nb_webhook_post($post_id, $post_after);
}

function nb_webhook_post($post_id, $post) {
  if ($post->post_status === 'publish') {
    // TODO: Implement
  }
}
?>

In this code, we’re using a separate nb_webhook_update() function that calls the nb_webhook_post() method we defined before. Additionally, I’ve implemented an if() statement to check the post_status.

Working with schedules

As I’ve mentioned before, the previously used hooks aren’t fired when a post is published after being scheduled. To listen for posts being published this way, we have to use the publish_future_post hook.

This hook only passes the post ID, so if we’re interested in retrieving the post itself, we can use the get_post() function:

<?php
add_action('publish_future_post', 'nb_webhook_future_post', 10);
add_action('publish_post', 'nb_webhook_post', 10, 2);
add_action('publish_page', 'nb_webhook_post', 10, 2);
add_action('post_updated', 'nb_webhook_update', 10, 3);

function nb_webhook_future_post( $post_id ) {
  nb_webhook_post($post_id, get_post($post_id));
}

function nb_webhook_update($post_id, $post_after, $post_before) {
  nb_webhook_post($post_id, $post_after);
}

function nb_webhook_post($post_id, $post) {
  if ($post->post_status === 'publish') {
    // TODO: Implement
  }
}
?>

When using this code, the nb_webhook_post() method will be called if a post is published manually, updated or published automatically after a schedule.

Calling our webhook

The final step within the WordPress plugin is to call the webhook or the API to trigger a new build. If you’re using Netlify or an unauthenticated AWS CodePipeline webhook, you can use the PHP cURL library:

function nb_webhook_post($post_id, $post) {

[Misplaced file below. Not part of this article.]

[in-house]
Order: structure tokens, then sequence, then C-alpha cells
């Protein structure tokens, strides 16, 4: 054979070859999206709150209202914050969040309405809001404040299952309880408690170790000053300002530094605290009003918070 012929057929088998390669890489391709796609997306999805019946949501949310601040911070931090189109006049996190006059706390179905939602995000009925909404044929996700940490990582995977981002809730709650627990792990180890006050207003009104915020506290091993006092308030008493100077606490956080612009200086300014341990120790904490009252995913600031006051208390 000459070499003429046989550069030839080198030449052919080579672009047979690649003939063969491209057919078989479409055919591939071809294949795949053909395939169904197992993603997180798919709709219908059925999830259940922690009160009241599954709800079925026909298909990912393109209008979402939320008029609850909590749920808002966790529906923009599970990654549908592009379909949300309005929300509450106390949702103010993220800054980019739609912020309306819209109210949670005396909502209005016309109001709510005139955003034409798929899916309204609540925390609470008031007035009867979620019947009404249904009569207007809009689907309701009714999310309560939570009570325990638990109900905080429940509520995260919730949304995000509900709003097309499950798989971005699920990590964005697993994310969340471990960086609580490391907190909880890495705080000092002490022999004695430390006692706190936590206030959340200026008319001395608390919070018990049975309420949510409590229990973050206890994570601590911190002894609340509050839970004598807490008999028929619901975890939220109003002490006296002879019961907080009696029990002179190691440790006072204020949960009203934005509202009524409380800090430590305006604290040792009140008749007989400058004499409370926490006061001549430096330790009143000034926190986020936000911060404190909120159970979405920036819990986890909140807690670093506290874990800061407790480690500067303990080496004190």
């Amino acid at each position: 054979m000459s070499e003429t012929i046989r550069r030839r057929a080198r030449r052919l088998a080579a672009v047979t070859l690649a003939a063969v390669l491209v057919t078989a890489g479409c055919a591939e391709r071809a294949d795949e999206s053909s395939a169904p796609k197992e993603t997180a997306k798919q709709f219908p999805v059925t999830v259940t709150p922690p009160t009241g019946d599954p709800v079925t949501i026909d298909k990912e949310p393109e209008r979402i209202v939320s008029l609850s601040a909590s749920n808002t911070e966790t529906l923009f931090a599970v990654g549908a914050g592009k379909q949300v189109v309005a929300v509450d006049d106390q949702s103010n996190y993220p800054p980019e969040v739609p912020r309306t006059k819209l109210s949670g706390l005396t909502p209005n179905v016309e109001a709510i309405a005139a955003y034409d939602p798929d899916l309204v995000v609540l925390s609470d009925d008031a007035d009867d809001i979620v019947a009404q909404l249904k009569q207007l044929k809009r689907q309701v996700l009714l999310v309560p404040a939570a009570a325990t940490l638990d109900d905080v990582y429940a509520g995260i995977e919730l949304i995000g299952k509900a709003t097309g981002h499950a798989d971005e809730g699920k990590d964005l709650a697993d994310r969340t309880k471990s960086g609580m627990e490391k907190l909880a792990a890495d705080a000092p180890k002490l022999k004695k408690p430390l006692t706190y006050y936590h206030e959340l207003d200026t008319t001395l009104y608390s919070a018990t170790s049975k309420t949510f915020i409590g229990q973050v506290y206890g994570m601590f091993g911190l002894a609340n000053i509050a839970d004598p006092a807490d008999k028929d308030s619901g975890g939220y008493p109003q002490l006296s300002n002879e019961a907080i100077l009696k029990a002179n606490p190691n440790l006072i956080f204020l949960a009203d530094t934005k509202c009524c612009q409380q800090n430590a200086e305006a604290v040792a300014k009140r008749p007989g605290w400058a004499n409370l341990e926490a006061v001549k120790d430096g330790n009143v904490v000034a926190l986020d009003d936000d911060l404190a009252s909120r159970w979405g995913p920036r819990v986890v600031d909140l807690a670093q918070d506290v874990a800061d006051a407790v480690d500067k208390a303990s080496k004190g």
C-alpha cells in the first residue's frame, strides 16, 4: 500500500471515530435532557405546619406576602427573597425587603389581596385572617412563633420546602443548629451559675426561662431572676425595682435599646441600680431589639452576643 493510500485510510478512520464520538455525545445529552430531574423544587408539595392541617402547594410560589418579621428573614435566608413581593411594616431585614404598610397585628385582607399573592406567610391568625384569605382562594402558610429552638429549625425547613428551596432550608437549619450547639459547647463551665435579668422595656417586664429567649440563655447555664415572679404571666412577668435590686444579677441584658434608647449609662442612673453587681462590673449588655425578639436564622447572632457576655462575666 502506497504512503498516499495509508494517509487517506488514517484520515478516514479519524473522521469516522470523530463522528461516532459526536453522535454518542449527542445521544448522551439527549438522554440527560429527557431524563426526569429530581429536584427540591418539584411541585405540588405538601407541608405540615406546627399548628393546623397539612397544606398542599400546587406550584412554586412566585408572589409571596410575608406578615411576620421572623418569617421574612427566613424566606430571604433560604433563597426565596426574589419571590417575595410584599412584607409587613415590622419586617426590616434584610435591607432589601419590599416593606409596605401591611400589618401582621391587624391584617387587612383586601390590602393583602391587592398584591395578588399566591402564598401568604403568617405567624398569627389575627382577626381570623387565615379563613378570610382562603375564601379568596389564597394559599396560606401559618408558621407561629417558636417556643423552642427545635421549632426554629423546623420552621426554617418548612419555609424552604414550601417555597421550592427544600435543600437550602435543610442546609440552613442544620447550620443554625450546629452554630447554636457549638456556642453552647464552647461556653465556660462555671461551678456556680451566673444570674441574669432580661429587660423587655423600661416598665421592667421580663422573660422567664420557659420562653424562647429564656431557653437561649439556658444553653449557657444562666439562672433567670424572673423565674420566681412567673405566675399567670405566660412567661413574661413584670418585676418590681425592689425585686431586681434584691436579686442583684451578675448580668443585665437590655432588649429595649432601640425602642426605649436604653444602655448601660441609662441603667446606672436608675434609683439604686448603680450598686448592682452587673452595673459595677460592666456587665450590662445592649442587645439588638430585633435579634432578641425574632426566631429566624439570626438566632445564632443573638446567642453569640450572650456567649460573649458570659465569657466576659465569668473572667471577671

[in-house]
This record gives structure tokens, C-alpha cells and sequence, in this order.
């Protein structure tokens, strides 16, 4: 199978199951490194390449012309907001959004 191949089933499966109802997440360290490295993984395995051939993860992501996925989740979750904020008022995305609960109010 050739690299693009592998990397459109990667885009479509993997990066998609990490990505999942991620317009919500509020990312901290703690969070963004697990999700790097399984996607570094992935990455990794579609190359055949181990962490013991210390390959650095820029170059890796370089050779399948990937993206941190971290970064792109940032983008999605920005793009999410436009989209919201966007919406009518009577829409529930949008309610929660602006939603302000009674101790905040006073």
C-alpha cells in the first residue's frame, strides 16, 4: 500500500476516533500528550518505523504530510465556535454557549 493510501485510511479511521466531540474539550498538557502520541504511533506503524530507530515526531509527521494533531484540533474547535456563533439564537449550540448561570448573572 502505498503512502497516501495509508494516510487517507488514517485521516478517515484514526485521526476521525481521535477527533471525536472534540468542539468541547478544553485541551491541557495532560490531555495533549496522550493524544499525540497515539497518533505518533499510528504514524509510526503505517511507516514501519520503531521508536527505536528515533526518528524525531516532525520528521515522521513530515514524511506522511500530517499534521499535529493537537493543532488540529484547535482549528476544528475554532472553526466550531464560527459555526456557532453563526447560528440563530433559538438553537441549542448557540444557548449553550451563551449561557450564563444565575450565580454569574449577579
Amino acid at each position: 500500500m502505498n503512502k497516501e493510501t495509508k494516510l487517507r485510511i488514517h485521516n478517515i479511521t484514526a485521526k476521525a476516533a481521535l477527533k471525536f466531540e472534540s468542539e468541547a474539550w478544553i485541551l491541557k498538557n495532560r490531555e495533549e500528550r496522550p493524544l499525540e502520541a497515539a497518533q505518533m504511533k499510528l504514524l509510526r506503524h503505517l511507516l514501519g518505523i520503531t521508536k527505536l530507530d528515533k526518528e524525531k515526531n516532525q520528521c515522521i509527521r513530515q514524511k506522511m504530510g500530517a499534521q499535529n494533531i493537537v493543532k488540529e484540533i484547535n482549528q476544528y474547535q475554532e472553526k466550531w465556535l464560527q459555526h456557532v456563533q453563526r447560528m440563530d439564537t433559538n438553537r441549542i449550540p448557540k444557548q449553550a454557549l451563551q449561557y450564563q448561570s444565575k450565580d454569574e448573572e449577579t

if ($post->post_status === 'publish') {
    $url = curl_init('https://api.netlify.com/build_hooks/id-of-my-webhook');
    curl_setopt($url, CURLOPT_CUSTOMREQUEST, 'POST');
    curl_setopt($url, CURLOPT_RETURNTRANSFER, true);
    curl_exec($url);
  }
}

Installing the WordPress plugin

To be able to use your WordPress plugin, you have to create a new folder in wp-content/plugins containing the name of the plugin. For example, in my case I want to call the plugin netlify-build-hook and thus I created a folder called wp-content/plugins/netlify-build-hook/.

Additionally, you have to add some metadata to the top of your PHP code so that WordPress can pick it up. To do this, you have to add the following comment:

<?php
/**
 * Plugin Name: Netlify build hook
 * Plugin URI: https://dimitr.im
 * Description: Call webhook when WordPress post is published
 * Version: 1.0
 * Author: g00glen00b
 * Author URI: https://dimitr.im
 */  

// Implementation
?>

Finally, you have to call the PHP file the same as your plugin folder name, such as wp-content/plugins/netlify-build-hook/netlify-build-hook.php. After that, you have to activate the plugin in WordPress itself by logging in and going to the Plugins section.

Screenshot of the WordPress plugins section

If you’re using Netlify, and you published a post, you should see the builds appear with the name you used for the webhook:

Netlify production deploys

And there you have it, you’re now able to automatically update your Gatsby site when you change your content on WordPress. If you’re interested in the full plugin code, you can check out this gist.

Published by g00glen00b

Consultant at Cronos and Tech lead at Aquafin. Usually you can find me trying out new libraries and technologies. Loves both Java and JavaScript.